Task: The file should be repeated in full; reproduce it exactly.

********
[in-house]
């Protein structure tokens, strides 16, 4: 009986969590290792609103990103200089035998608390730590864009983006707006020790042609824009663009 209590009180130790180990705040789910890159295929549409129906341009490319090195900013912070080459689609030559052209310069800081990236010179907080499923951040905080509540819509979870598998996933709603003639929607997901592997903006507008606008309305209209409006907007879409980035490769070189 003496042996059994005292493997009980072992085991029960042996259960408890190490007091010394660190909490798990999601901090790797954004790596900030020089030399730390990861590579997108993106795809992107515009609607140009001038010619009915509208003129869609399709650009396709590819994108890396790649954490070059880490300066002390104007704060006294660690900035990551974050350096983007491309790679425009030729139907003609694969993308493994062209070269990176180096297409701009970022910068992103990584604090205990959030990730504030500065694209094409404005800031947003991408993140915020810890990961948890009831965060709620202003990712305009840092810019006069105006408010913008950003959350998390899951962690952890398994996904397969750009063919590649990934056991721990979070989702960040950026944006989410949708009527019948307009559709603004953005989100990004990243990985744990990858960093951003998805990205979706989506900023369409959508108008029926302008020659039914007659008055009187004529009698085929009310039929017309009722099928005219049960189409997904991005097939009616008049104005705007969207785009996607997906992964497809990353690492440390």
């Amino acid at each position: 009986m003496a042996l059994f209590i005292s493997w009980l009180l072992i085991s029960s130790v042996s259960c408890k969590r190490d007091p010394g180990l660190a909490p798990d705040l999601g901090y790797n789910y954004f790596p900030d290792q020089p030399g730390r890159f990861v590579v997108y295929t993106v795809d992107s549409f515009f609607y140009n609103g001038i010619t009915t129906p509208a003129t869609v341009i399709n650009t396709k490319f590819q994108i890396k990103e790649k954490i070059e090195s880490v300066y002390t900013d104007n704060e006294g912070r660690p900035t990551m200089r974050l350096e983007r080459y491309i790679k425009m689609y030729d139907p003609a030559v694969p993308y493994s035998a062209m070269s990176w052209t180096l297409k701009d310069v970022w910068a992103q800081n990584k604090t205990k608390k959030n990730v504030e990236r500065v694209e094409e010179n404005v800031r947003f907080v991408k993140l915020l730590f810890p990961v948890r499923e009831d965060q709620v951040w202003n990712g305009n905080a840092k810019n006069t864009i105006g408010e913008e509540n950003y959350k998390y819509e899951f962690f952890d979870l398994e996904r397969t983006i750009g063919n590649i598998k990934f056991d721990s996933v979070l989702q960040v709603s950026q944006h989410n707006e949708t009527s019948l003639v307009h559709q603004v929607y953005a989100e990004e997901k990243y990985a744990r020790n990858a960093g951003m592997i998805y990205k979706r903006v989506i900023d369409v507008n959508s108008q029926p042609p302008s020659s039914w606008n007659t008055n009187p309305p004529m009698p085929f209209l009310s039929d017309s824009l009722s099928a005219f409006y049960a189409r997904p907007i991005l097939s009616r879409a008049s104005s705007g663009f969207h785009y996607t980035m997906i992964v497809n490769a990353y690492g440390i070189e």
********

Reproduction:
[in-house]
């Protein structure tokens, strides 16, 4: 009986969590290792609103990103200089035998608390730590864009983006707006020790042609824009663009 209590009180130790180990705040789910890159295929549409129906341009490319090195900013912070080459689609030559052209310069800081990236010179907080499923951040905080509540819509979870598998996933709603003639929607997901592997903006507008606008309305209209409006907007879409980035490769070189 003496042996059994005292493997009980072992085991029960042996259960408890190490007091010394660190909490798990999601901090790797954004790596900030020089030399730390990861590579997108993106795809992107515009609607140009001038010619009915509208003129869609399709650009396709590819994108890396790649954490070059880490300066002390104007704060006294660690900035990551974050350096983007491309790679425009030729139907003609694969993308493994062209070269990176180096297409701009970022910068992103990584604090205990959030990730504030500065694209094409404005800031947003991408993140915020810890990961948890009831965060709620202003990712305009840092810019006069105006408010913008950003959350998390899951962690952890398994996904397969750009063919590649990934056991721990979070989702960040950026944006989410949708009527019948307009559709603004953005989100990004990243990985744990990858960093951003998805990205979706989506900023369409959508108008029926302008020659039914007659008055009187004529009698085929009310039929017309009722099928005219049960189409997904991005097939009616008049104005705007969207785009996607997906992964497809990353690492440390």
């Amino acid at each position: 009986m003496a042996l059994f209590i005292s493997w009980l009180l072992i085991s029960s130790v042996s259960c408890k969590r190490d007091p010394g180990l660190a909490p798990d705040l999601g901090y790797n789910y954004f790596p900030d290792q020089p030399g730390r890159f990861v590579v997108y295929t993106v795809d992107s549409f515009f609607y140009n609103g001038i010619t009915t129906p509208a003129t869609v341009i399709n650009t396709k490319f590819q994108i890396k990103e790649k954490i070059e090195s880490v300066y002390t900013d104007n704060e006294g912070r660690p900035t990551m200089r974050l350096e983007r080459y491309i790679k425009m689609y030729d139907p003609a030559v694969p993308y493994s035998a062209m070269s990176w052209t180096l297409k701009d310069v970022w910068a992103q800081n990584k604090t205990k608390k959030n990730v504030e990236r500065v694209e094409e010179n404005v800031r947003f907080v991408k993140l915020l730590f810890p990961v948890r499923e009831d965060q709620v951040w202003n990712g305009n905080a840092k810019n006069t864009i105006g408010e913008e509540n950003y959350k998390y819509e899951f962690f952890d979870l398994e996904r397969t983006i750009g063919n590649i598998k990934f056991d721990s996933v979070l989702q960040v709603s950026q944006h989410n707006e949708t009527s019948l003639v307009h559709q603004v929607y953005a989100e990004e997901k990243y990985a744990r020790n990858a960093g951003m592997i998805y990205k979706r903006v989506i900023d369409v507008n959508s108008q029926p042609p302008s020659s039914w606008n007659t008055n009187p309305p004529m009698p085929f209209l009310s039929d017309s824009l009722s099928a005219f409006y049960a189409r997904p907007i991005l097939s009616r879409a008049s104005s705007g663009f969207h785009y996607t980035m997906i992964v497809n490769a990353y690492g440390i070189e």